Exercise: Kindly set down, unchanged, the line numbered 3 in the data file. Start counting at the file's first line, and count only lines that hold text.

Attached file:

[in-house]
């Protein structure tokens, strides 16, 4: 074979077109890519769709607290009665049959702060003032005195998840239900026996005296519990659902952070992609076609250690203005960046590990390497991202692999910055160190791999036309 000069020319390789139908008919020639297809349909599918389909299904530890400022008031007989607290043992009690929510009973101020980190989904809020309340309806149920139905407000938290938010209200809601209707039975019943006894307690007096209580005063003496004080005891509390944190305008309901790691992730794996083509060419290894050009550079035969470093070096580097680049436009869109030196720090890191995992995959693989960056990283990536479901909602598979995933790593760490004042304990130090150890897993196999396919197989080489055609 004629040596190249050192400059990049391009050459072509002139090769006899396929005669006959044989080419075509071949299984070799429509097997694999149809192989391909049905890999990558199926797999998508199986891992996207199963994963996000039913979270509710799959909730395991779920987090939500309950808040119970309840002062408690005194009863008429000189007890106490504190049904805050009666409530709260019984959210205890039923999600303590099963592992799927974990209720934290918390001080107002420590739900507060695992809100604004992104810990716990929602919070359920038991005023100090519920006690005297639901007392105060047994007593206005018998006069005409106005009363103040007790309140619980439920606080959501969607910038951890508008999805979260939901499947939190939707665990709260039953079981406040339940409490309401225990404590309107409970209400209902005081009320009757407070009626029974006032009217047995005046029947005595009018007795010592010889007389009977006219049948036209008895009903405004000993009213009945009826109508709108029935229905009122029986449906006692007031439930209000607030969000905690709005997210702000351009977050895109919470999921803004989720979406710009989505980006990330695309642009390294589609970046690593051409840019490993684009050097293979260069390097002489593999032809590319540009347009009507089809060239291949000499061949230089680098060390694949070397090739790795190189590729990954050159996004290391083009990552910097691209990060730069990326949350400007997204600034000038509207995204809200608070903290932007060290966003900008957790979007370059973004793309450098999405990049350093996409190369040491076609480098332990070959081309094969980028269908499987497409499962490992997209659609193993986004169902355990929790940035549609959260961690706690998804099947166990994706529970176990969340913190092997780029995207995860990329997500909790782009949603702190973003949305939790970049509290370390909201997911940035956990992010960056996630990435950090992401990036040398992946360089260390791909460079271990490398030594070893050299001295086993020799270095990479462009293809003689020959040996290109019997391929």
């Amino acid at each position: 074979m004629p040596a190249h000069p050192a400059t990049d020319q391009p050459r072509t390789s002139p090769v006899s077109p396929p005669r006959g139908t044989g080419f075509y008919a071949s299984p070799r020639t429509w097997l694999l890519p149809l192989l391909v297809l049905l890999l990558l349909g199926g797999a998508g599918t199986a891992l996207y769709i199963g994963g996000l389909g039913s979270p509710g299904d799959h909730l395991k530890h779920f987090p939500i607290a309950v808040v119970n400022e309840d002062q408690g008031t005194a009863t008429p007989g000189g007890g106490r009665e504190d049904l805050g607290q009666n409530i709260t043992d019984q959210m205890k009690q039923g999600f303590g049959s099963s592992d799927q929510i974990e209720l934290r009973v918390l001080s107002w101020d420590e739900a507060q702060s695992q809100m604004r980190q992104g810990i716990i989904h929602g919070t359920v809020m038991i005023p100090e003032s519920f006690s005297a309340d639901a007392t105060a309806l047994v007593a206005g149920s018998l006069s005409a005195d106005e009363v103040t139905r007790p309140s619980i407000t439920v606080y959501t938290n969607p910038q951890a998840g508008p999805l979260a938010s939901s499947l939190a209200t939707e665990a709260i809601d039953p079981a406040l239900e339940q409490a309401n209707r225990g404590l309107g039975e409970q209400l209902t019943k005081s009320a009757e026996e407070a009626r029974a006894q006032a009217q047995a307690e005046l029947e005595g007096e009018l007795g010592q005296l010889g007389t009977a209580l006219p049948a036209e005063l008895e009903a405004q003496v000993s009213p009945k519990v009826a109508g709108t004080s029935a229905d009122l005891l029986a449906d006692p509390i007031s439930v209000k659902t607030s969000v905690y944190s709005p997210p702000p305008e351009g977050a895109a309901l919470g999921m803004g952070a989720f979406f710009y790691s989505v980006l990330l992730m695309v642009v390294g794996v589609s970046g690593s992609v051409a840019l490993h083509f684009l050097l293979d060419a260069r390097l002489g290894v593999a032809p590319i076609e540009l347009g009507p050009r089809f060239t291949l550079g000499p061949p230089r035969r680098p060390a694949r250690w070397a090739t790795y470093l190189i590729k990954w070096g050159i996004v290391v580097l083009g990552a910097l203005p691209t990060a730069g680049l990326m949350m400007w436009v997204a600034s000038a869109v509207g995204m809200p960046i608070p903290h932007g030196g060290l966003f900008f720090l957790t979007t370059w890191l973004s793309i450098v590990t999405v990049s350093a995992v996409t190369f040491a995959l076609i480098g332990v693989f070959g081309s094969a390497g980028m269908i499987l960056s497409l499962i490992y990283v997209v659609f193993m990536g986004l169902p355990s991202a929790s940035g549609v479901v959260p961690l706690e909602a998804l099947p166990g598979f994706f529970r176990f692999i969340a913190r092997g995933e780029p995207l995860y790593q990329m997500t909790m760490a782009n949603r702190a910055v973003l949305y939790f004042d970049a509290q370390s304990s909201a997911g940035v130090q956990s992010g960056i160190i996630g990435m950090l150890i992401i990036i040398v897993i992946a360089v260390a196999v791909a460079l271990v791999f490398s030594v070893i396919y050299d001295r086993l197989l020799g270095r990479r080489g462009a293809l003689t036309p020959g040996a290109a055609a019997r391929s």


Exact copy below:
């Amino acid at each position: 074979m004629p040596a190249h000069p050192a400059t990049d020319q391009p050459r072509t390789s002139p090769v006899s077109p396929p005669r006959g139908t044989g080419f075509y008919a071949s299984p070799r020639t429509w097997l694999l890519p149809l192989l391909v297809l049905l890999l990558l349909g199926g797999a998508g599918t199986a891992l996207y769709i199963g994963g996000l389909g039913s979270p509710g299904d799959h909730l395991k530890h779920f987090p939500i607290a309950v808040v119970n400022e309840d002062q408690g008031t005194a009863t008429p007989g000189g007890g106490r009665e504190d049904l805050g607290q009666n409530i709260t043992d019984q959210m205890k009690q039923g999600f303590g049959s099963s592992d799927q929510i974990e209720l934290r009973v918390l001080s107002w101020d420590e739900a507060q702060s695992q809100m604004r980190q992104g810990i716990i989904h929602g919070t359920v809020m038991i005023p100090e003032s519920f006690s005297a309340d639901a007392t105060a309806l047994v007593a206005g149920s018998l006069s005409a005195d106005e009363v103040t139905r007790p309140s619980i407000t439920v606080y959501t938290n969607p910038q951890a998840g508008p999805l979260a938010s939901s499947l939190a209200t939707e665990a709260i809601d039953p079981a406040l239900e339940q409490a309401n209707r225990g404590l309107g039975e409970q209400l209902t019943k005081s009320a009757e026996e407070a009626r029974a006894q006032a009217q047995a307690e005046l029947e005595g007096e009018l007795g010592q005296l010889g007389t009977a209580l006219p049948a036209e005063l008895e009903a405004q003496v000993s009213p009945k519990v009826a109508g709108t004080s029935a229905d009122l005891l029986a449906d006692p509390i007031s439930v209000k659902t607030s969000v905690y944190s709005p997210p702000p305008e351009g977050a895109a309901l919470g999921m803004g952070a989720f979406f710009y790691s989505v980006l990330l992730m695309v642009v390294g794996v589609s970046g690593s992609v051409a840019l490993h083509f684009l050097l293979d060419a260069r390097l002489g290894v593999a032809p590319i076609e540009l347009g009507p050009r089809f060239t291949l550079g000499p061949p230089r035969r680098p060390a694949r250690w070397a090739t790795y470093l190189i590729k990954w070096g050159i996004v290391v580097l083009g990552a910097l203005p691209t990060a730069g680049l990326m949350m400007w436009v997204a600034s000038a869109v509207g995204m809200p960046i608070p903290h932007g030196g060290l966003f900008f720090l957790t979007t370059w890191l973004s793309i450098v590990t999405v990049s350093a995992v996409t190369f040491a995959l076609i480098g332990v693989f070959g081309s094969a390497g980028m269908i499987l960056s497409l499962i490992y990283v997209v659609f193993m990536g986004l169902p355990s991202a929790s940035g549609v479901v959260p961690l706690e909602a998804l099947p166990g598979f994706f529970r176990f692999i969340a913190r092997g995933e780029p995207l995860y790593q990329m997500t909790m760490a782009n949603r702190a910055v973003l949305y939790f004042d970049a509290q370390s304990s909201a997911g940035v130090q956990s992010g960056i160190i996630g990435m950090l150890i992401i990036i040398v897993i992946a360089v260390a196999v791909a460079l271990v791999f490398s030594v070893i396919y050299d001295r086993l197989l020799g270095r990479r080489g462009a293809l003689t036309p020959g040996a290109a055609a019997r391929s």